Michael had been in the house and missed their arrival. He came out and met the family, as well. It was then time to give them their presents. I tried to explain in Spanish what the things were, and Sharon's daughter, Zoe, helped out a bit. We had everything in a tote bag, and I pulled out the individual items and gave them to the recipients. First, I gave the mother a dish towel from my own mother and a little bag filled with soaps and shampoo. "Gracias," she said. I gave her a little plush ring toy for Antonio. "Gracias," she said again.

I gave Rafael a Yankees baseball hat, and each of the girls received a Hello Kitty notebook, pencil, and a hair ornament I had put for each of them in a plastic bag. The mother said "Gracias" to each and every item that passed between us and the family. The rest of the bag was for all of them. We wanted to get things that would allow all of them to have fun and be creative. So we got them different kinds of construction paper, scissors, glue, markers, pencils, crayons, stickers, and more. The kids seemed excited, and the mother, again, was very grateful.

It was all a whirlwind of excitement. We also gave them a photo album with pictures of Michael and myself, some pictures of Patti and Tricia's families, and some photos of the Cumpars, themselves. It's not common for people here to have pictures of themselves.

I wished I could speak with them more. But between the language barrier and not really knowing where to begin, the communication was mainly nonverbal. We smiled and hugged, and in a way, that was plenty.

Rafael shyly came up to me and asked, "Cual es tu nombre?" (What is your name?) and I told him.

My mind was full of images: seeing the family together, the mother's eyes when saying "Gracias," Juana and Candelaria's smiles. I had so much to keep with me the rest of my life.

Chicken distribution:

Then it was time for the chicken distribution. We had donated chickens for the family, so they would be getting some, too. The courtyard was getting very busy, as 40 families had gathered to collect their chicks! The Cumpar family went over to wait for the start.

Once it was time to begin, Sharon gave a speech about the chickens and how they were living creatures that need food and water and caring. Everyone had to provide a basket or a box with holes with which to transport the chickens, so that they would not die en route. I didn't think the Cumpars had a basket with them. I was going to see if I could buy one for them, but I saw Juana and Candelaria run out the gate to go find something.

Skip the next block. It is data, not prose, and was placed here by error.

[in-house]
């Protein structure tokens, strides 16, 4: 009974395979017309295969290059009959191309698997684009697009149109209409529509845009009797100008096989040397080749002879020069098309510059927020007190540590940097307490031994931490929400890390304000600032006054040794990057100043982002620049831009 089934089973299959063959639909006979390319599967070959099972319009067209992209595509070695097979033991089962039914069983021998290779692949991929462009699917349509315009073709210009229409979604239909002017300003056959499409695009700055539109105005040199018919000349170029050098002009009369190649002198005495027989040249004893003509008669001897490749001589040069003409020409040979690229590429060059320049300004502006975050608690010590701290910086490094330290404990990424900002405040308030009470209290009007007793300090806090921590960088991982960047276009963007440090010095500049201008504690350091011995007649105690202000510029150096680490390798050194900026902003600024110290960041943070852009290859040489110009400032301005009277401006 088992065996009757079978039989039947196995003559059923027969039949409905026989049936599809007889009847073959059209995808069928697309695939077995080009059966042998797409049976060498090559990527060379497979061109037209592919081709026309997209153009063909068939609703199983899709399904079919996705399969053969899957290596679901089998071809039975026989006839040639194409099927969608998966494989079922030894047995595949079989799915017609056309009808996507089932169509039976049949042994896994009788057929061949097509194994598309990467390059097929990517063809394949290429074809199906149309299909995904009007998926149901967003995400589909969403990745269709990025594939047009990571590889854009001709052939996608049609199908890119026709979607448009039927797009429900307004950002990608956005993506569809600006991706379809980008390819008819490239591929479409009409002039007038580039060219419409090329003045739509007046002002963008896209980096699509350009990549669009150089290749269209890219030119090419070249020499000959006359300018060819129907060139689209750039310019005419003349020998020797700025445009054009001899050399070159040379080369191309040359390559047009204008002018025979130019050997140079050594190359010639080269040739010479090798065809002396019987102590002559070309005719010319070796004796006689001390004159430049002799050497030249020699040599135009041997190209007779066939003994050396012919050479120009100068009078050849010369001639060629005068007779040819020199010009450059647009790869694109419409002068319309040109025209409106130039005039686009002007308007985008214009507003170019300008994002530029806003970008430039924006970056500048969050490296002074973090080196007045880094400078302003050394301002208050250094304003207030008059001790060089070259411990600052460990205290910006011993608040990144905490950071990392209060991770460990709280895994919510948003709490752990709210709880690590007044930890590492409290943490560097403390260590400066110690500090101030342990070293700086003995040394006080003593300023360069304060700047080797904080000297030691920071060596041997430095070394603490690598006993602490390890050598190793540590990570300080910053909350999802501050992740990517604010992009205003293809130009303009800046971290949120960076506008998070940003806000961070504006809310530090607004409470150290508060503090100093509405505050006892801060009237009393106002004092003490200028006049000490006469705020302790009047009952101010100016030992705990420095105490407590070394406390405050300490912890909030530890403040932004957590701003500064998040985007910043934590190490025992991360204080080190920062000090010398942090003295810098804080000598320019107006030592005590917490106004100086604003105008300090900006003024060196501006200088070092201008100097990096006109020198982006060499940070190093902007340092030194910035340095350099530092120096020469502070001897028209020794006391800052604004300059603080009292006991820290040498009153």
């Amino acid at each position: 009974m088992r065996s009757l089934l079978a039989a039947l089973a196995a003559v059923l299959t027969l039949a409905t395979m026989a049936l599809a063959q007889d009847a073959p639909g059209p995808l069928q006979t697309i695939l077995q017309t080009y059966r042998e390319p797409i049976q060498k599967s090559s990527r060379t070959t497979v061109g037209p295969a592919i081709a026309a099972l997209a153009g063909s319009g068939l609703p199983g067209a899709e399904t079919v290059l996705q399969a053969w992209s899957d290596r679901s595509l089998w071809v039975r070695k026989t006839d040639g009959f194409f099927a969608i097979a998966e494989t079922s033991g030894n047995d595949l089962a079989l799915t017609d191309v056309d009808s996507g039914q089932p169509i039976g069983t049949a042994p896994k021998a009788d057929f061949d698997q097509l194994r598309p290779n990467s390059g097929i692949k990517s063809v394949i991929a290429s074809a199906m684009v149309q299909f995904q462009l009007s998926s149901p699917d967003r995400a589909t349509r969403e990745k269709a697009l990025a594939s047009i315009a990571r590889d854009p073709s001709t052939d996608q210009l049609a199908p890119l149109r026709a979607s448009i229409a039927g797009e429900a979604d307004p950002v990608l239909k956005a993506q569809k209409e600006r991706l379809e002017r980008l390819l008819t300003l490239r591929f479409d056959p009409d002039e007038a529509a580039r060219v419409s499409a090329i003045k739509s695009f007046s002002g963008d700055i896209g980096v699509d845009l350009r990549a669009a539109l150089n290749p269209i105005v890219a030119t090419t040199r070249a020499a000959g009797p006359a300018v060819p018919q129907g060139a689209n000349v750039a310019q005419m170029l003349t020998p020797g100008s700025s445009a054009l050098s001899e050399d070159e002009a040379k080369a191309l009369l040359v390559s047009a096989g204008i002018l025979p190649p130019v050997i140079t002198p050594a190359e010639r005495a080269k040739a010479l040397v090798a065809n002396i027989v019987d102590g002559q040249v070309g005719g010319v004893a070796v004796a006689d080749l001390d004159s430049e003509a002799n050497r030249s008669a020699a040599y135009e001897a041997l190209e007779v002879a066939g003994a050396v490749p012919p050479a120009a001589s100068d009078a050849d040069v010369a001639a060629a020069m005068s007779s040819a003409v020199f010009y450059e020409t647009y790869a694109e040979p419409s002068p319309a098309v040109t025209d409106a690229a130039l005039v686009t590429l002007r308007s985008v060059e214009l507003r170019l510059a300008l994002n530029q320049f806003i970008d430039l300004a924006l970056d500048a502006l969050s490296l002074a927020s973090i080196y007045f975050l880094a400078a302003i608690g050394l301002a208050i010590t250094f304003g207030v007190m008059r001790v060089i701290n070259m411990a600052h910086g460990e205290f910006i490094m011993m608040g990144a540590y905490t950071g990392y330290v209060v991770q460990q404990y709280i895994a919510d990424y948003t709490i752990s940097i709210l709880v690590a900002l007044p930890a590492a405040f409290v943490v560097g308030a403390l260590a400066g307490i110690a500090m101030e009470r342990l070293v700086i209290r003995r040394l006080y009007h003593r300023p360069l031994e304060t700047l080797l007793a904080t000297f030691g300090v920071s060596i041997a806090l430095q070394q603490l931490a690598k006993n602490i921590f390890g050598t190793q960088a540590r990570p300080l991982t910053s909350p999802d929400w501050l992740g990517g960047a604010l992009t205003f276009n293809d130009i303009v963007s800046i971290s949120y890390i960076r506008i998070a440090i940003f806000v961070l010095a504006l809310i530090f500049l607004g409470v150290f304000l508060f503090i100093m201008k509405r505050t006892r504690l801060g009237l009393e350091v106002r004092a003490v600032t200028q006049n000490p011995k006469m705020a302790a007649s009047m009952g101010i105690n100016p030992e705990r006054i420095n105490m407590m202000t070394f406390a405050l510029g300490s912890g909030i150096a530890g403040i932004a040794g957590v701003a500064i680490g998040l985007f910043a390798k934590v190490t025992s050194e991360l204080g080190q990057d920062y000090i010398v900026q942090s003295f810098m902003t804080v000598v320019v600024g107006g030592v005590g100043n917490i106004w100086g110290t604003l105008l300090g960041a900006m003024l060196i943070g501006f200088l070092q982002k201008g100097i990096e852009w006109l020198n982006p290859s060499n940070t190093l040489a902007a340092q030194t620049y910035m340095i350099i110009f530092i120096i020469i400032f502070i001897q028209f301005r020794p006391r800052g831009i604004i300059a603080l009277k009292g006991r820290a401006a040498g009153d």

Each family got 10 chicks and a bag of food. Some women helped prepare and bag the food.

And then the distribution started. Sharon encouraged Michael and me to participate, so we did! And what fun that was. It is not easy to grab ahold of skittish chicks and put them in a basket or box. They jumped; they flew. But eventually, they got in!

In between all the hustle and bustle, I kept looking over at the Cumpar kids. Juana and Candelaria had returned. I would smile and wave at each of the kids and see them smile and wave back.

I had these little, squishy, stretchy plastic dinosaurs from Target in my pocket. I had brought them along for any kids I might meet randomly. Maritza was running around and came by. I called her to me and gave her one of the brightly colored figures. She took it and ran away. Then Rafael came over and asked for one. I giddily gave him a dinosaur. In the end all four of them had one and seemed to enjoy stretching and squeezing them!

Shoe distribution:

At this point, I wound up going back to Sharon's porch, where a Medrano shipment from Mayan Families donors had come in. There were two big boxes filled with shoes, and those were to be distributed, as well. Children came in, about five at a time, to get a pair of shoes that fit, have their photograph taken, and then go out. I helped dig through the boxes to find pairs that looked like they would fit. It was eye-opening. My experience shoe shopping had always been in stores and involved brand new shoes. Here, we had boxes full of used shoes, some quite beat up, but yet, they were such sought after items. You didn't look for which shoe style you liked and then inquired if they had your size. Instead, you looked for which shoe, regardless of style or even intended gender, would come closest to fitting your foot.

I did my best to help the kids out. But often times the shoes I picked for them did not fit, so I had to go back to the box and fish around some more. It was heartbreaking to find one good shoe but then to realize its its mate was nowhere to be found in the tremendous jumble. One boy said he really needed sneakers for school. I looked and looked, but all the sneakers I found for him did not fit.

However, most everyone found something, even if it wasn't quite what they wanted or quite fit. Something was better than nothing. But it certainly made me think about shoes in a very different way than I ever had.

While I was distributing shoes, I missed Juana getting the chickens, but Mayan Families took a picture.

Then it was time for the Cumpar family to make the trip back to their village. We said goodbye and were sad to see them go. At least they were laden with things that can help them out. Chickens can give them nourishment, and the gifts can give them hope and proof that they are not alone. We definitely want to see them again. I feel such a bond with them now.

And then it was time for us to leave, as well. We were off to see Selaine and Mayan Families' Healthy Pets program. Sharon called us a tuk-tuk, and we said goodbye to her, thanking her for everything. It had been such a wonderful day, unlike anything else. We were so grateful.

1 comment:

Nikki said...

Wow- you have been busy blogging! The pictures are gorgeous and your description of meeting the girls brought tears to my eyes!